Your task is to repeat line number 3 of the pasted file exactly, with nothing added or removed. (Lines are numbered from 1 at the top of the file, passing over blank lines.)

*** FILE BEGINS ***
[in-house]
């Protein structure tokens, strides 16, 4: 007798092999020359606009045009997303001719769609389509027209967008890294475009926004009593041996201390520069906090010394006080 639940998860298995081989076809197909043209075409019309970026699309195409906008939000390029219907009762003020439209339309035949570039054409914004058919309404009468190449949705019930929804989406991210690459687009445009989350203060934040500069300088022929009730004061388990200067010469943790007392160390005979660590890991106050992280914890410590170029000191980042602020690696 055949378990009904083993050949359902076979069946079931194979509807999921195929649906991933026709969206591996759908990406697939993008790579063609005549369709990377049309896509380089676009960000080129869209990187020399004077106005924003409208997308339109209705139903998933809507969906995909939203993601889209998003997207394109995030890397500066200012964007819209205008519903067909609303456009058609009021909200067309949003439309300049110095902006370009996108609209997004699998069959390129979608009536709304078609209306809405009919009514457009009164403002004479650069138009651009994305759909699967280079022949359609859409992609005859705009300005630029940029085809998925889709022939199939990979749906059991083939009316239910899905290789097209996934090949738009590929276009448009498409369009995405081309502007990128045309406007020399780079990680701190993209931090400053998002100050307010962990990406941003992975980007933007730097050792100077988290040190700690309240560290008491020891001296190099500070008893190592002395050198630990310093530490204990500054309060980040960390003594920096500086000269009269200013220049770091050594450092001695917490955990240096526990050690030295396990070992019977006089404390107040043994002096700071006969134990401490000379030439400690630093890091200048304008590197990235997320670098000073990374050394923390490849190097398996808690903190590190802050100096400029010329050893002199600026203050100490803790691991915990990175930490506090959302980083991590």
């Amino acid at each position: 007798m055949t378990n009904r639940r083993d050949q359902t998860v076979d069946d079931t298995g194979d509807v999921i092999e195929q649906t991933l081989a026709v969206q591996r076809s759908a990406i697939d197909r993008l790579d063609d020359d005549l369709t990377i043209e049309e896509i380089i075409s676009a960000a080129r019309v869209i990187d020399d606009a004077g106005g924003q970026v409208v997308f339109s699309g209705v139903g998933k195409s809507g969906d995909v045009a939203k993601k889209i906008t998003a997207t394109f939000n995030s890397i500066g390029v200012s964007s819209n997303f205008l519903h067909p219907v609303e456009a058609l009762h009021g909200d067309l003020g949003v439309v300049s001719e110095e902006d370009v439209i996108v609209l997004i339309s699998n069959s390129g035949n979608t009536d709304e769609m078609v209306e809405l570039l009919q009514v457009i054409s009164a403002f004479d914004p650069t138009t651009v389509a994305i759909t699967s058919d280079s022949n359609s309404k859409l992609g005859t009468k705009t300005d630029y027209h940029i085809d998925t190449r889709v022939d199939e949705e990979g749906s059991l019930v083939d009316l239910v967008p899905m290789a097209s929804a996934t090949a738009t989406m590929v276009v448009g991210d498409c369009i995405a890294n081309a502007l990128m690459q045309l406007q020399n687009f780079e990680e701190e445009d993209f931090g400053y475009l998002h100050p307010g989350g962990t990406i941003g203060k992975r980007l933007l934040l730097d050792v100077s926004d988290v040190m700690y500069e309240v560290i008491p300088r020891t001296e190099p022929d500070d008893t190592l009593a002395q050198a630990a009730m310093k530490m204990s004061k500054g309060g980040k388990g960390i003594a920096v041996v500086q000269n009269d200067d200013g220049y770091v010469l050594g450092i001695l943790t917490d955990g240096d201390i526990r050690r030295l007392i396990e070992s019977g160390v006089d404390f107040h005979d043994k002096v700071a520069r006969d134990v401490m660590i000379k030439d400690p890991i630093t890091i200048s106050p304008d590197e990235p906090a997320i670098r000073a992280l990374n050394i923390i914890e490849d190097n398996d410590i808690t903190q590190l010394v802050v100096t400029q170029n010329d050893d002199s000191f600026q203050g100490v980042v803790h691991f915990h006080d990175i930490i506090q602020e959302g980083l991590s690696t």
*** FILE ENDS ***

């Amino acid at each position: 007798m055949t378990n009904r639940r083993d050949q359902t998860v076979d069946d079931t298995g194979d509807v999921i092999e195929q649906t991933l081989a026709v969206q591996r076809s759908a990406i697939d197909r993008l790579d063609d020359d005549l369709t990377i043209e049309e896509i380089i075409s676009a960000a080129r019309v869209i990187d020399d606009a004077g106005g924003q970026v409208v997308f339109s699309g209705v139903g998933k195409s809507g969906d995909v045009a939203k993601k889209i906008t998003a997207t394109f939000n995030s890397i500066g390029v200012s964007s819209n997303f205008l519903h067909p219907v609303e456009a058609l009762h009021g909200d067309l003020g949003v439309v300049s001719e110095e902006d370009v439209i996108v609209l997004i339309s699998n069959s390129g035949n979608t009536d709304e769609m078609v209306e809405l570039l009919q009514v457009i054409s009164a403002f004479d914004p650069t138009t651009v389509a994305i759909t699967s058919d280079s022949n359609s309404k859409l992609g005859t009468k705009t300005d630029y027209h940029i085809d998925t190449r889709v022939d199939e949705e990979g749906s059991l019930v083939d009316l239910v967008p899905m290789a097209s929804a996934t090949a738009t989406m590929v276009v448009g991210d498409c369009i995405a890294n081309a502007l990128m690459q045309l406007q020399n687009f780079e990680e701190e445009d993209f931090g400053y475009l998002h100050p307010g989350g962990t990406i941003g203060k992975r980007l933007l934040l730097d050792v100077s926004d988290v040190m700690y500069e309240v560290i008491p300088r020891t001296e190099p022929d500070d008893t190592l009593a002395q050198a630990a009730m310093k530490m204990s004061k500054g309060g980040k388990g960390i003594a920096v041996v500086q000269n009269d200067d200013g220049y770091v010469l050594g450092i001695l943790t917490d955990g240096d201390i526990r050690r030295l007392i396990e070992s019977g160390v006089d404390f107040h005979d043994k002096v700071a520069r006969d134990v401490m660590i000379k030439d400690p890991i630093t890091i200048s106050p304008d590197e990235p906090a997320i670098r000073a992280l990374n050394i923390i914890e490849d190097n398996d410590i808690t903190q590190l010394v802050v100096t400029q170029n010329d050893d002199s000191f600026q203050g100490v980042v803790h691991f915990h006080d990175i930490i506090q602020e959302g980083l991590s690696t």